At Hill’s Kitchen, 713 D Street, SE, owner Leah Daniels has a store full of must-haves for easy, at-home entertaining this winter. Shelves are full of holiday paper napkins and decorative paper towels to add festive sparkle to your get- togethers either at home or office. There’s even a line of chocolate Advent calendars and chocolate Gelt .  If cookie making is one of your family traditions Daniels store is brimming with handsome mixing bowls, cookie cutters and sprinkles galore.

Barracks Row Restaurants Become Holiday Dining Rooms

In turn-of-the-century Capitol Hill homes finding space for celebrating with visiting generations can be a challenge but Barracks Row restaurants are here to serve as magical dining room extenders.  For the largest families there are accommodating second floor spaces at Lavagna Ristorante Italiano, 539 8th Street, SE; Match Box, 521 8th Street, SE; Cava Mezze, 527 8th Street, SE; Molly Malone’s, 713 8th Street, SE; Lola’s,  711 8th Street, SE; Trattoria Alberto, 506 8th Street, SE and Banana Café, 500 8th Street, SE. George Aggelis, one of the owners of Cava Mezze suggests early evening dining is best for big family or office groups; calling in advance with a heads up for his staff is really helpful, too. Cava’s charming upstairs gallery is already reserved for some December weekends so call George soon (202-543-9090) if feasting Greek- style with your clan is on your holiday wish list.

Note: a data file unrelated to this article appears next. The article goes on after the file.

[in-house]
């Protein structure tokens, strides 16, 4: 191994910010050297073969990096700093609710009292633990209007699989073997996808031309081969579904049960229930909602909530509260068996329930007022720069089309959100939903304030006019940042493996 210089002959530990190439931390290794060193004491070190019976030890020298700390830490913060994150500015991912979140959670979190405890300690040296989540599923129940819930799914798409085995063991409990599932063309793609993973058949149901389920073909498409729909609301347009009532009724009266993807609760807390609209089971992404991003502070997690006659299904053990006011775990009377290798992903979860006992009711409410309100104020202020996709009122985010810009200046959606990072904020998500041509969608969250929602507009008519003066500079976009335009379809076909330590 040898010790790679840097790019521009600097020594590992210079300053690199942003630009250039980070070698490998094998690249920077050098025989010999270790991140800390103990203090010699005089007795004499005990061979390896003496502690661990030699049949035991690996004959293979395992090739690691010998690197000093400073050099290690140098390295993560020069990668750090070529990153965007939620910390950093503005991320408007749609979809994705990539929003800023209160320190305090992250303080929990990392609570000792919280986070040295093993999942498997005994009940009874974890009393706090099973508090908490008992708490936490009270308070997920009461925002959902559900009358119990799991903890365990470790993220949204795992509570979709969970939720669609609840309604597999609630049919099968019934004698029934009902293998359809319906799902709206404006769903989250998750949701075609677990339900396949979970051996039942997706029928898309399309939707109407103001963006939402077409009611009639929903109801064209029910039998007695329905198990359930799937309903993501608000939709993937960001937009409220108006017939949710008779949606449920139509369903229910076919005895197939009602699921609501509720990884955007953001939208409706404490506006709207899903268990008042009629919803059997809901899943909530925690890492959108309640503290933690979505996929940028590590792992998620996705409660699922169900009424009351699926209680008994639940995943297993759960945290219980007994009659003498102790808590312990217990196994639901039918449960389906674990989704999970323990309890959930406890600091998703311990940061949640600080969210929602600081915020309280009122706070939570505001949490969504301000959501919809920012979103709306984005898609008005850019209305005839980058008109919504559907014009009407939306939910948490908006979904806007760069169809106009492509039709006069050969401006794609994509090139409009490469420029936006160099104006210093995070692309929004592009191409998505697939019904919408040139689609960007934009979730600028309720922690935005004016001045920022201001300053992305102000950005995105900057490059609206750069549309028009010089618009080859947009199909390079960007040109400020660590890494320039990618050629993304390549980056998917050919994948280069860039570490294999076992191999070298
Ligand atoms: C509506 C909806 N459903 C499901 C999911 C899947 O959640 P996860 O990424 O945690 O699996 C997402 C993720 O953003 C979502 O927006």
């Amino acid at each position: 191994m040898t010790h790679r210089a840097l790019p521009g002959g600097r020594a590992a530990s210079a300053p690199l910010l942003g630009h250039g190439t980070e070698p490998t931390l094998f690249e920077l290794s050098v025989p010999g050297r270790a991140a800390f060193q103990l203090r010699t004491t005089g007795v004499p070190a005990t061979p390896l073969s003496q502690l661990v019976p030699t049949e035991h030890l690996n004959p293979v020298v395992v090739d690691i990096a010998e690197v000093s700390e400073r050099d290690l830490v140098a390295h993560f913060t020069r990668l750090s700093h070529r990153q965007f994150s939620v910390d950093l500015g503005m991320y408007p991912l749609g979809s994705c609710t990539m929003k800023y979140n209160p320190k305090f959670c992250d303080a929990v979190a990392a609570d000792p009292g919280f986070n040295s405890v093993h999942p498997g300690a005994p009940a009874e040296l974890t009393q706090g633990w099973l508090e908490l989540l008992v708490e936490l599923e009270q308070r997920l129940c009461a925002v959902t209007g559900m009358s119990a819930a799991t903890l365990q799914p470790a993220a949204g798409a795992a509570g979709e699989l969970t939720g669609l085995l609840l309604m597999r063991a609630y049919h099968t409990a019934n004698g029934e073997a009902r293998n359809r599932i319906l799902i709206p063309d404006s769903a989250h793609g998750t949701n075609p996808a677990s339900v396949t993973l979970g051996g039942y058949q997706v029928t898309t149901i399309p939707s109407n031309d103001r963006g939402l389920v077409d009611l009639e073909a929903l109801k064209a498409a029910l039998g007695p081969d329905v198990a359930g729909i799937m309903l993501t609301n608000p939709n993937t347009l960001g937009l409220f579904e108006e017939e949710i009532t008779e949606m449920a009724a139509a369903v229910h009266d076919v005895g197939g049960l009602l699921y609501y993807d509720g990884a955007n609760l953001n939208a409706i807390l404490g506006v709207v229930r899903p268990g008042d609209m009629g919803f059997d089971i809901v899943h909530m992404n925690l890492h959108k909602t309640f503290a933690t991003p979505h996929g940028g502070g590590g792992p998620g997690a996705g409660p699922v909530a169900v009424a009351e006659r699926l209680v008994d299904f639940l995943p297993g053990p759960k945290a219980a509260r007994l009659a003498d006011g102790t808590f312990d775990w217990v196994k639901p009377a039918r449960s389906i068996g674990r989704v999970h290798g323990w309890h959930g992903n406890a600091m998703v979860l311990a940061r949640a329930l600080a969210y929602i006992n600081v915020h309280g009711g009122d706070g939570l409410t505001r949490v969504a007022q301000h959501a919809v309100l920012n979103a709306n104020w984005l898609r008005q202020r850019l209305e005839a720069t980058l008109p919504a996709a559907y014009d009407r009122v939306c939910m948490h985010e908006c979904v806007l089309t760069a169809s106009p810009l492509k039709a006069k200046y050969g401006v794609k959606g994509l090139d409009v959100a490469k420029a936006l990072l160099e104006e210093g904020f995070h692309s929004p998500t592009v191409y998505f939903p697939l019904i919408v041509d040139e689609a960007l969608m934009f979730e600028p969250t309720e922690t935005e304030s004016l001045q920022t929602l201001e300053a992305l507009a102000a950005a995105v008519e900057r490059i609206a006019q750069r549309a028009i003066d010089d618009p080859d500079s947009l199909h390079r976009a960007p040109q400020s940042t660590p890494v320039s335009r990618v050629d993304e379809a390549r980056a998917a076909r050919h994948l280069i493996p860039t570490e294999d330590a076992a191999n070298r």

For moderate size groups our restaurants can adapt at a moment’s notice linking up tables so everyone in the party can see each other and hear the toasts.  At Lavagna Ristorante Italiano, the second floor can seat over 40 diners for a private party or several large family groups on the same evening in a semi private atmosphere. There’s even another space at Lavagna to consider: the intriguing, twelve-seat, back area on the first floor divided from the main restaurant with beguiling velvet drapery. Lavagna’s owner Stephen Cheung noted his team’s winning approach: “Our staff has created affordable private dining packages with special menus and no room fees. We’re booking up fast.”